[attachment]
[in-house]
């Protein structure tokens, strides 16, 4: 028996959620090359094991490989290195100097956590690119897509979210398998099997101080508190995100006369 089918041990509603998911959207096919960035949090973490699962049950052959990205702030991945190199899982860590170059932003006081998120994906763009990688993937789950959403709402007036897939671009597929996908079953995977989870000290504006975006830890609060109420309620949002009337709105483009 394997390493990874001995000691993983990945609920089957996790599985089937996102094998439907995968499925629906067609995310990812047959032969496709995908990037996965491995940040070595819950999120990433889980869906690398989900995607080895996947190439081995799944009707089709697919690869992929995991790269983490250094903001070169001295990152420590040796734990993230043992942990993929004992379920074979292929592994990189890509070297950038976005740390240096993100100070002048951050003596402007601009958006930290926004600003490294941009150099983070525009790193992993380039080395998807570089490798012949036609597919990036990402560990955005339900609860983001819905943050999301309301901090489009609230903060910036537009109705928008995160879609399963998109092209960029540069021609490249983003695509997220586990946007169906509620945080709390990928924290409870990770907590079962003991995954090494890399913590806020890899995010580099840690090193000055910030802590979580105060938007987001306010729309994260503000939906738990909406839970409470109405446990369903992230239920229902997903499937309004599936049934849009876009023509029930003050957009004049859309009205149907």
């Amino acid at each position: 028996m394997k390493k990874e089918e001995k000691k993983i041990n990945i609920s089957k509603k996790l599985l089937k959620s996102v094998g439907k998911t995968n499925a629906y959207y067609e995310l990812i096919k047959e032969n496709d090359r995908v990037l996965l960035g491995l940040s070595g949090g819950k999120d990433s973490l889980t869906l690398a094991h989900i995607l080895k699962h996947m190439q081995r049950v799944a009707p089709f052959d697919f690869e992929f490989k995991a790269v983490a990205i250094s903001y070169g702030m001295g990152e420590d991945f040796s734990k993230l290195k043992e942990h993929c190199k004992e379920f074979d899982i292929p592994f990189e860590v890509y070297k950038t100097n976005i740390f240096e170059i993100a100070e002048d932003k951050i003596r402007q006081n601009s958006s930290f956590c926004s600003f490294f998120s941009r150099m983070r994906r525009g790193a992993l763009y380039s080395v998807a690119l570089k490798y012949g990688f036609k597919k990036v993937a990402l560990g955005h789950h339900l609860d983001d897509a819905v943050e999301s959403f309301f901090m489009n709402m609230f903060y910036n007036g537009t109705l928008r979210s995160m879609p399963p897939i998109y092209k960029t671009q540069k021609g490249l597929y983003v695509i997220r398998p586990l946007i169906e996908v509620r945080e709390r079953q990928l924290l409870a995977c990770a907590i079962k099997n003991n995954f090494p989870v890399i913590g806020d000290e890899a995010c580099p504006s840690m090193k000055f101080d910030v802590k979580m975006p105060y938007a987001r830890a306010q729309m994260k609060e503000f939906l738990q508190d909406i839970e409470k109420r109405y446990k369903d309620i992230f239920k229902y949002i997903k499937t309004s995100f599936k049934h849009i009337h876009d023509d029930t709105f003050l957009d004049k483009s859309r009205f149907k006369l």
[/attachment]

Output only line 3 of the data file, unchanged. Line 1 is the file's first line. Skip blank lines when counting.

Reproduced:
């Amino acid at each position: 028996m394997k390493k990874e089918e001995k000691k993983i041990n990945i609920s089957k509603k996790l599985l089937k959620s996102v094998g439907k998911t995968n499925a629906y959207y067609e995310l990812i096919k047959e032969n496709d090359r995908v990037l996965l960035g491995l940040s070595g949090g819950k999120d990433s973490l889980t869906l690398a094991h989900i995607l080895k699962h996947m190439q081995r049950v799944a009707p089709f052959d697919f690869e992929f490989k995991a790269v983490a990205i250094s903001y070169g702030m001295g990152e420590d991945f040796s734990k993230l290195k043992e942990h993929c190199k004992e379920f074979d899982i292929p592994f990189e860590v890509y070297k950038t100097n976005i740390f240096e170059i993100a100070e002048d932003k951050i003596r402007q006081n601009s958006s930290f956590c926004s600003f490294f998120s941009r150099m983070r994906r525009g790193a992993l763009y380039s080395v998807a690119l570089k490798y012949g990688f036609k597919k990036v993937a990402l560990g955005h789950h339900l609860d983001d897509a819905v943050e999301s959403f309301f901090m489009n709402m609230f903060y910036n007036g537009t109705l928008r979210s995160m879609p399963p897939i998109y092209k960029t671009q540069k021609g490249l597929y983003v695509i997220r398998p586990l946007i169906e996908v509620r945080e709390r079953q990928l924290l409870a995977c990770a907590i079962k099997n003991n995954f090494p989870v890399i913590g806020d000290e890899a995010c580099p504006s840690m090193k000055f101080d910030v802590k979580m975006p105060y938007a987001r830890a306010q729309m994260k609060e503000f939906l738990q508190d909406i839970e409470k109420r109405y446990k369903d309620i992230f239920k229902y949002i997903k499937t309004s995100f599936k049934h849009i009337h876009d023509d029930t709105f003050l957009d004049k483009s859309r009205f149907k006369l």